Can I Receive Backpayments for Child Support in CA?

Can I Receive Backpayments for Child Support in CA?

If you have been raising a child on your own in California without the financial support of the other parent, then you may be entitled to obtain a child support award from that parent, which will be set based on a variety of factors, including each parent’s incomes and the time spent with the child. Presumably, if you are seeking child support, you have been spending significant time raising the child on your own – possibly since birth – and so the question arises whether you can obtain retroactive child support payments from the other parent. This will largely depend on whether you have already obtained an initial order for child support and are seeking to enforce the order or whether you are seeking child support for the time. When You Are Seeking Child Support for the First Time A parent seeking child support cannot usually seek child support for the period before the petition for child support was filed with a California family court. Thus, if you wait until a child is 14 to seek child support, you will usually not be able to get support for the prior years of raising the child on your own. What this means is that a parent should work with an attorney to file for child support as soon as possible after a divorce or after the child is born where the parents were never married. A court can, however, award child support payments retroactive to the date of the filing of the request, so the sooner you file, the better. If there is evidence, however, that the other parent concealed... read more
Preventing Your Spouse From Hiding Assets During a Divorce

Preventing Your Spouse From Hiding Assets During a Divorce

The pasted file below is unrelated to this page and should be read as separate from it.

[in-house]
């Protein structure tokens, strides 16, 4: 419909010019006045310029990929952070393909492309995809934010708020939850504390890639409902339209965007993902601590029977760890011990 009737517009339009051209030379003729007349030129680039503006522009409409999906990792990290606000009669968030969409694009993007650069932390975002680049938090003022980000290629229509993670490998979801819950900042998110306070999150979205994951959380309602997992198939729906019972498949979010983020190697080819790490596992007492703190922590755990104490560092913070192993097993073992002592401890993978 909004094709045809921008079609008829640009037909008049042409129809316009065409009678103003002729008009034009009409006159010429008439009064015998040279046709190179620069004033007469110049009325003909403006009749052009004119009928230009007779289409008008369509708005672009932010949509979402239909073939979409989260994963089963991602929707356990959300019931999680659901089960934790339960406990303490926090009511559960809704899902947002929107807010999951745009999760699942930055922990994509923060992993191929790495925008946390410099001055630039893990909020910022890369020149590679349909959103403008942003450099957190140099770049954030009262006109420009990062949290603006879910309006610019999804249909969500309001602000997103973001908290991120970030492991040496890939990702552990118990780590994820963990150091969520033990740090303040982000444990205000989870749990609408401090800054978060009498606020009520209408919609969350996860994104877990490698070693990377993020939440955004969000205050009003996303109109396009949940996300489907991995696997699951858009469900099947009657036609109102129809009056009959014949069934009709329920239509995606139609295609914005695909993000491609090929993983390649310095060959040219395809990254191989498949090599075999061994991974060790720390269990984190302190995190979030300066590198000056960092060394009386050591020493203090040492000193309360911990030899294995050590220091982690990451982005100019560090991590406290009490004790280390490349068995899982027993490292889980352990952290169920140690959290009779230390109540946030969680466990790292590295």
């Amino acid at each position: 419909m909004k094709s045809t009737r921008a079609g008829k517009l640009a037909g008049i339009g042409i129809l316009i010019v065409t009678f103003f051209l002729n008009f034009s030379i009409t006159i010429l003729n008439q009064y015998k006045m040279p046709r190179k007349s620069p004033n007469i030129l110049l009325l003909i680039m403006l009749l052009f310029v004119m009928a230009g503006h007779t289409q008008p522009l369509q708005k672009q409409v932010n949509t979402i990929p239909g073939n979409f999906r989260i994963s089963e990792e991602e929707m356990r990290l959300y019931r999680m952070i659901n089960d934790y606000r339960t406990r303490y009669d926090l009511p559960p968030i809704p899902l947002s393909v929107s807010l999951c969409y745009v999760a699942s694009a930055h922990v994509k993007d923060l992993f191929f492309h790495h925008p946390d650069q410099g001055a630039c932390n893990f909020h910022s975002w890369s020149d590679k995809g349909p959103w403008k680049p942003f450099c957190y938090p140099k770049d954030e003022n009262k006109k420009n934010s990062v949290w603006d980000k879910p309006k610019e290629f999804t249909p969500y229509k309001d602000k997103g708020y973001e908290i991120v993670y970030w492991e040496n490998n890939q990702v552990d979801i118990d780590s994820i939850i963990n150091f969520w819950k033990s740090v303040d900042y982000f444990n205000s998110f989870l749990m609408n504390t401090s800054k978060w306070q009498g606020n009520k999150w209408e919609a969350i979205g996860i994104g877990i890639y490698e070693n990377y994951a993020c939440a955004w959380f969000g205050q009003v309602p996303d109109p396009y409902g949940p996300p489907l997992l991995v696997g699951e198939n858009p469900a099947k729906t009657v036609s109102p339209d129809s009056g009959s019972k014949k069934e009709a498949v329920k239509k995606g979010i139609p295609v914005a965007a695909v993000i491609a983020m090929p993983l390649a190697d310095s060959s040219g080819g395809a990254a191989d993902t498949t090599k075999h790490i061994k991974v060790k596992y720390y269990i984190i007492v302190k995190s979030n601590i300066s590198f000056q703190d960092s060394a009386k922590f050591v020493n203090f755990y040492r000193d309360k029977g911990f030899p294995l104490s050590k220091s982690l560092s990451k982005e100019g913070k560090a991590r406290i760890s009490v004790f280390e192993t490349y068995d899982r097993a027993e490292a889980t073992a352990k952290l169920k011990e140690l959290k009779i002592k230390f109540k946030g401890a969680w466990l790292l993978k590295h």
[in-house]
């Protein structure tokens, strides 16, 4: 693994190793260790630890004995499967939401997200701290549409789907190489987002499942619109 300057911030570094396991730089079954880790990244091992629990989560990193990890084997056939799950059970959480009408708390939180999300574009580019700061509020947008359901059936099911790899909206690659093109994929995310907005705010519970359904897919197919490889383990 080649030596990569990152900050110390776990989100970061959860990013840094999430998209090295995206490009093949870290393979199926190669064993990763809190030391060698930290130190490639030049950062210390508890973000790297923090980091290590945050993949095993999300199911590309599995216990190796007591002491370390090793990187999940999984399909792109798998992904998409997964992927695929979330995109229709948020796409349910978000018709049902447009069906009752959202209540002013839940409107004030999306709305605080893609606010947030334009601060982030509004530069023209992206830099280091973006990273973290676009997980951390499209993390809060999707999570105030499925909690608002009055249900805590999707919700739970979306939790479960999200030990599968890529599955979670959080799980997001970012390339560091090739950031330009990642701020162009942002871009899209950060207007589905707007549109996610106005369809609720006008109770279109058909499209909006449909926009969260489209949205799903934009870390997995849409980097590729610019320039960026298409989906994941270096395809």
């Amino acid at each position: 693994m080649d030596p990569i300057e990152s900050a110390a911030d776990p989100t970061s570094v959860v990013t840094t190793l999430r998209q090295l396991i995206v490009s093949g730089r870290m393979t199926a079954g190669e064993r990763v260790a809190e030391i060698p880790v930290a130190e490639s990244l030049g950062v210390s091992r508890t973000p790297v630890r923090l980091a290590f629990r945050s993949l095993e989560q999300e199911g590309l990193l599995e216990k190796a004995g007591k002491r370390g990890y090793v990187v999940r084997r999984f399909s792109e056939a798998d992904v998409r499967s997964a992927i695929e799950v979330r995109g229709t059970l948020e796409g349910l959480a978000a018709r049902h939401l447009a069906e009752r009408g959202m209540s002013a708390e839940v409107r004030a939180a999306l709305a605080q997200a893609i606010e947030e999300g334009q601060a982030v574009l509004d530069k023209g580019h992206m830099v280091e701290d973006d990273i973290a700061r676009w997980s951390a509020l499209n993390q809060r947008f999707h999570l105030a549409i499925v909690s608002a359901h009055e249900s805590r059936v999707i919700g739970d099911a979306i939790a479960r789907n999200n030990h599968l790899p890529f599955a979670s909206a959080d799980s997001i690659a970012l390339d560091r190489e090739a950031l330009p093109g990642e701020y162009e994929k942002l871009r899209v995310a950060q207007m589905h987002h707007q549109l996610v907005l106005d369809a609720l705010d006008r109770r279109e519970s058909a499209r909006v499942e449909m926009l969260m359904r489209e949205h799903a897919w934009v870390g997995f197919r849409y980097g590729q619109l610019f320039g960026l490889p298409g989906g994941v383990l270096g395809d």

For as long as there are divorce proceedings in California, there will be spouses trying to hide assets from the other spouse for any of the following reasons, among others: To avoid having to share community property 50/50 with the other spouse To prevent the other spouse from having cherished pieces of property, e.g. family heirlooms or jointly-acquired property with sentimental value To make the spouse look less wealthy in an attempt to lower the amount of spousal support or child support to be paid or to increase the amount he or she can demand To simply drive the other spouse crazy through the emotional process of divorce Family court judges are tasked with requiring both parties to be truthful in their filings with the court so as to make fair determinations, but they only have so much power they can wield in investigating the accuracy of filings, meaning such matters often come down to “he said, she said.” Or, worse yet, “he hid tons of assets, and she never found out about them, and neither did the court.” Thus, the responsibility of preventing a spouse from hiding assets during the divorce lies on the shoulders of the other spouse. Here are a few tips to help in that process. Gather All Financial Records Before You File Perhaps the most important thing you should do is make sure you have current copies of all financial records between the two of you (tax returns, savings and retirement account statements, credit card statements). In addition, you should get access to all accounts, regardless of whose name they are in, keeping in... read more